First of all, we LOVE mead. Like, would keep our own bees so we could make our own mead kind-of-love.
Mead comes in a wider variety than you might expect. All are honey-based, but that’s usually where the similarities end. Some meads are sweet and thick, like after dinner liquors; others are drier and spicier. Some meads, although still honey based, acquire their primary flavors from fermented fruits, or the casks in which they are aged. As such, you can find meads flavored with apples, pears, peaches, ginger root, whiskey casks, or rum casks.
Mead can be served any time of day, on its own, or with a meal. Most meads are best served at room temperature, but some of the sweeter, lighter varieties are also nice slightly chilled.
Lurgashall English Mead is an excellent introduction to the beverage. It has a simple sweet honey flavor that is full bodied and easy to enjoy. Lurgashall’s other meads are also very good and easy to for a beginner. Typically, they cost around $21 a bottle in the US, and 8-10 pounds in the UK.
One of our personal favorites is Lurgashall Tower of London, which is aged in scotch barrels. The taste starts with spiced honey, has a hint of the best scotch flavors, then finishes with straight honey.
If you are feeling more adventurous consider anything by Dansk, especially their Viking Blood. This is a rich, serious, hearty mead that scotch drinkers will like. Another favorite is The GI. Dansk Mjod, which has a lovely ginger flavor. These are high quality and cost around $25.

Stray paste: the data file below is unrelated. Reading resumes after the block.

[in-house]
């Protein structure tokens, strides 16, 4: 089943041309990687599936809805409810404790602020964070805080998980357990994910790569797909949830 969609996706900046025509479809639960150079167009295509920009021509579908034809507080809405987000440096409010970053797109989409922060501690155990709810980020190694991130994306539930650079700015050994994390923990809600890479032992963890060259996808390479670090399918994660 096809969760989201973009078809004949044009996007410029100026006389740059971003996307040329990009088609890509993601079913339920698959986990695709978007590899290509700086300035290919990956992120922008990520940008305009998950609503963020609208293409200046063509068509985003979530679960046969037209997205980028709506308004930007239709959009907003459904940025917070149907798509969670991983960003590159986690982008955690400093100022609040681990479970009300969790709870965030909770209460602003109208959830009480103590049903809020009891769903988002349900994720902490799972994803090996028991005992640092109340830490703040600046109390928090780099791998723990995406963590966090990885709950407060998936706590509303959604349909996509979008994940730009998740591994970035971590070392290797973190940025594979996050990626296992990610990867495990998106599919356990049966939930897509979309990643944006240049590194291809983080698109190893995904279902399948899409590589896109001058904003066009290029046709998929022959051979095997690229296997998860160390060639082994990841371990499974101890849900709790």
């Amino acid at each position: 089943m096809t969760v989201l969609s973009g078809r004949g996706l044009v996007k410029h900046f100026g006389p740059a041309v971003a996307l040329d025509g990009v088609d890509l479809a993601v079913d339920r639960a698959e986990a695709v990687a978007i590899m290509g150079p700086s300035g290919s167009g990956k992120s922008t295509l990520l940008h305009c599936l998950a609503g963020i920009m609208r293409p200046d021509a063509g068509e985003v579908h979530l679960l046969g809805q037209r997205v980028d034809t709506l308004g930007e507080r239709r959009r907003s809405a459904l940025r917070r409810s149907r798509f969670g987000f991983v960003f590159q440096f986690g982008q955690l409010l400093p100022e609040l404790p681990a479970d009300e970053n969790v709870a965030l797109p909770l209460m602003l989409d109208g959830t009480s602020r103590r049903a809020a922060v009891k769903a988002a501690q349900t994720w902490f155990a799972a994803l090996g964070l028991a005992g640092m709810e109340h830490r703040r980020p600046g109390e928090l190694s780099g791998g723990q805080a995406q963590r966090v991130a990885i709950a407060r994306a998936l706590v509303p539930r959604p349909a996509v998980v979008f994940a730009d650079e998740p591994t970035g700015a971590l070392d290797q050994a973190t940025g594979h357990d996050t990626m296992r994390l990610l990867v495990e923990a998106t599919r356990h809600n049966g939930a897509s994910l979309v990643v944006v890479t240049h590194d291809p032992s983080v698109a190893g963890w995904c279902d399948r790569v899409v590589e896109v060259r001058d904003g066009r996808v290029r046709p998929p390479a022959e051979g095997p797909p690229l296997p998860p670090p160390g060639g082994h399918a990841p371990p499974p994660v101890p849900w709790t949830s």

A word to the wise where fruity meads are concerned: Some, especially the cheap ones, are reminiscent of cough syrup — too rich, and too sweet. The Redstone brand is fairly safe, although you are probably safest getting a straight honey mead that almost everyone will love. That said, I recently had a Honey Garden blueberry mead that was out of this world. Also, B. Nektar’s Wildberry mead is what humans taste like to vampires: intoxicatingly delicious.
Iqhilika is a South African mead that comes in bizarre flavors, such as coffee and fig. Again, interesting to try, but probably too big a risk for newcomers to the world of mead.
Overall, I highly recommend the Viking Blood, the Lurgashall, and the Honey Garden/B. Nektar if you are opting for something fruitier.
AVOID Chaucer’s mead; it’s horrible. Shame, because it has a great name and a pretty label. Unfortunately, Chaucer’s is the mead your local liquor store is most likely to carry. Don’t buy it, even if it is your only option.